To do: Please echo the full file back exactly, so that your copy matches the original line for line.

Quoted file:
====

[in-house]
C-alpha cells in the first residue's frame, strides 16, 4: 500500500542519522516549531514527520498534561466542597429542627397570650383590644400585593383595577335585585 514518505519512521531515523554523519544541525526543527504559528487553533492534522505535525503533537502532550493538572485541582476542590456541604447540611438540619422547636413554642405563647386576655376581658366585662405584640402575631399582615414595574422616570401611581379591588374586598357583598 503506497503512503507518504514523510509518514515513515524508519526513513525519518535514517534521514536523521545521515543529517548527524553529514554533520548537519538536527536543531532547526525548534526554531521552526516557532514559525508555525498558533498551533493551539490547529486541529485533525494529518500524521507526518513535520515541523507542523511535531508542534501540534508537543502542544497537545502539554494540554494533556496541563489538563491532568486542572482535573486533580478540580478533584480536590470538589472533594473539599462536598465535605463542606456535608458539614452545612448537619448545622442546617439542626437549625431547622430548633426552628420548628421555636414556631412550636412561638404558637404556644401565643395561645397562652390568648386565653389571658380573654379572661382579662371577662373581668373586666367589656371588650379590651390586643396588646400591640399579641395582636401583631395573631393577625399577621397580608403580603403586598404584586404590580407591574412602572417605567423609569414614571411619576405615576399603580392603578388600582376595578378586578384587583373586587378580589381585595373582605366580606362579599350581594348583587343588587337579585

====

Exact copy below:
[in-house]
C-alpha cells in the first residue's frame, strides 16, 4: 500500500542519522516549531514527520498534561466542597429542627397570650383590644400585593383595577335585585 514518505519512521531515523554523519544541525526543527504559528487553533492534522505535525503533537502532550493538572485541582476542590456541604447540611438540619422547636413554642405563647386576655376581658366585662405584640402575631399582615414595574422616570401611581379591588374586598357583598 503506497503512503507518504514523510509518514515513515524508519526513513525519518535514517534521514536523521545521515543529517548527524553529514554533520548537519538536527536543531532547526525548534526554531521552526516557532514559525508555525498558533498551533493551539490547529486541529485533525494529518500524521507526518513535520515541523507542523511535531508542534501540534508537543502542544497537545502539554494540554494533556496541563489538563491532568486542572482535573486533580478540580478533584480536590470538589472533594473539599462536598465535605463542606456535608458539614452545612448537619448545622442546617439542626437549625431547622430548633426552628420548628421555636414556631412550636412561638404558637404556644401565643395561645397562652390568648386565653389571658380573654379572661382579662371577662373581668373586666367589656371588650379590651390586643396588646400591640399579641395582636401583631395573631393577625399577621397580608403580603403586598404584586404590580407591574412602572417605567423609569414614571411619576405615576399603580392603578388600582376595578378586578384587583373586587378580589381585595373582605366580606362579599350581594348583587343588587337579585